Stevens proud to make Spitfires champions
Stevens proud to make Spitfires champions

Darren Stevens has had to beg for T20 game-time for Kent Spitfires – now he has vindication.

The 45-year-old all-rounder hadn’t featured for the county in the format since 2017, even being forced to head to Derbyshire on loan in 2018, before becoming a regular again this season.

His second coming has resulted in 153 runs – including an outrageous unbeaten 47 in the semi-final – 11 wickets and a winner’s medal – after the Spitfires beat Somerset by 25 runs at Edgbaston.

“I’ve been gutted over the last four years not getting a chance,” Stevens admitted. “It has been a strong side and I was pushing my case but this winter I really pushed hard.

“The way I have played in the Champo, where I’ve been aggressive, and it showed I still have the shots in me.

“I’ve definitely got the desire to play white-ball cricket and win trophies. I’m still playing the game because I want to win trophies and win games of cricket for Kent – and I showed tonight that I still have it in there.

“The older I get the more I feel like I’m vying to get myself in the side and to walk away with a trophy is unbelievable.

“I’ve got no interest in stopping. As long as I can keep myself fit, look after my body and the eyes stay good, I’ll be alright.”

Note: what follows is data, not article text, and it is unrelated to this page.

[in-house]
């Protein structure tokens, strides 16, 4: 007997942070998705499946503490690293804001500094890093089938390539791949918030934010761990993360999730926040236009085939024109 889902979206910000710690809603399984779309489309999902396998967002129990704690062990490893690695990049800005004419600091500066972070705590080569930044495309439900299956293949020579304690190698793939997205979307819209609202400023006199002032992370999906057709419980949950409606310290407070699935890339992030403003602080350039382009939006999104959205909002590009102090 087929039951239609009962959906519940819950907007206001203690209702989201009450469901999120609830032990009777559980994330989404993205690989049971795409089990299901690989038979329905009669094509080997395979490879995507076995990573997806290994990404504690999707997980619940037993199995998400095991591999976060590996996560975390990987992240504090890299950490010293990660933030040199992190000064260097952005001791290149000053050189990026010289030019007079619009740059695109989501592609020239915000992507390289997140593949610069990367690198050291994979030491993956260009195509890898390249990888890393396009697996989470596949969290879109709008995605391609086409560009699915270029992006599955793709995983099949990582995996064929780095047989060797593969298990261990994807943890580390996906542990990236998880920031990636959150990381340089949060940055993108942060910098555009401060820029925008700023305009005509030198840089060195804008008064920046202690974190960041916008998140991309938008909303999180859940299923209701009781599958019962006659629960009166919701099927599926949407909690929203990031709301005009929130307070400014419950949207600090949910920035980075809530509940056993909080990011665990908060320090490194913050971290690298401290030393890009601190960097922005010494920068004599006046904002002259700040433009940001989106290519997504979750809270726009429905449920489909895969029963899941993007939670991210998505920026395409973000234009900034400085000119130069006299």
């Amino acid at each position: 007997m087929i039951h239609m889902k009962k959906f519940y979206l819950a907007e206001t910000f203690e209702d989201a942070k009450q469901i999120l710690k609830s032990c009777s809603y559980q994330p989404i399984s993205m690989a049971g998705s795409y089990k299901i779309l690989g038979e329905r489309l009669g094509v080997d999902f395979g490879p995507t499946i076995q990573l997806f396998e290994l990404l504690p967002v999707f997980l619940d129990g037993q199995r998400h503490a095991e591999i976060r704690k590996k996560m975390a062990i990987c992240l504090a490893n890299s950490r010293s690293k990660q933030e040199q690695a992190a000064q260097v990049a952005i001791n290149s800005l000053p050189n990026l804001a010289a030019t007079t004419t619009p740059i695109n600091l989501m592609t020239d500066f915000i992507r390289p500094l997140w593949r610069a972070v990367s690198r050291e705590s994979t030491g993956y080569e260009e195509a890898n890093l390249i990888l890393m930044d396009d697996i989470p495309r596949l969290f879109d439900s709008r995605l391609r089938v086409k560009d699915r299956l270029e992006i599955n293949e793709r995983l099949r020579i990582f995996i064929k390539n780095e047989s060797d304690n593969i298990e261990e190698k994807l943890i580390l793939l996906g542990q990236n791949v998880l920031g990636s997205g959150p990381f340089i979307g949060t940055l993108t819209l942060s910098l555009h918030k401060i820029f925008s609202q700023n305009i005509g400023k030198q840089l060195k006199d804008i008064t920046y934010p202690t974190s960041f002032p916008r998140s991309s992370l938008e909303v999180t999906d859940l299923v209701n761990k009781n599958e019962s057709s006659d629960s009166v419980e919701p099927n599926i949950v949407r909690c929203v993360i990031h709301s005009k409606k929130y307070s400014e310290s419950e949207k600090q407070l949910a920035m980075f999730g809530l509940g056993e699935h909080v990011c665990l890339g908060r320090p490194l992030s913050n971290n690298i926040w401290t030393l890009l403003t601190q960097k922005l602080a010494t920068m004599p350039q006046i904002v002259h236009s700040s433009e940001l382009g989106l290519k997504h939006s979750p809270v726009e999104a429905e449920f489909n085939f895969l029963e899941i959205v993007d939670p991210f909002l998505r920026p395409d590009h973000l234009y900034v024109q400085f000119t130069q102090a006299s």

Stevens played in 11 of the group stage matches to help Spitfires storm the South Group.

But he was left out of the quarter-final clash with Warwickshire, with Alex Blake getting the nod from captain Sam Billings and head coach Matt Walker instead.

The decision did not go down well with Stevens, but did set about a promise from the veteran.

“I am very tight with Sam and Walks,” he said. “If I didn’t show that [anger at being left out] then they will be disappointed in me. It is the passion for the club and playing cricket. I want to be at the forefront of any big match situation.

“Sam and Walks pulled me aside five minutes before the toss and said I was going to miss out and they were going to play Blakey.

“I just said to them ‘get me to Finals Day and I’ll win you the comp’.

“I knew that if we got to Finals Day and the big game situations, I wanted a piece of it.”

Stevens has now won the Blast twice with Kent, having previously lifted the trophy in 2007.

That side didn’t go on to add to the Canterbury trophy cabinet but with the likes of final hero Jordan Cox, England’s Zak Crawley and a squad of exciting talent, Stevens doesn’t think there will be another lean 14 years for the county.

“The two sides are very similarly matches,” Stevens said, when asked to compare the two Kent T20 winning teams. “The only thing I’d say is that we were probably a little bit more experienced back then. The average age now is around 25 when back then it was 30.

“In every comp [this team has a big future]. When we’ve had a full side in the Championship over the last few years, we’ve been one of the best sides.

“All forms of cricket we’re lucky to have a lot of depth and we have a strong squad for the next five or ten years.”


 
Seo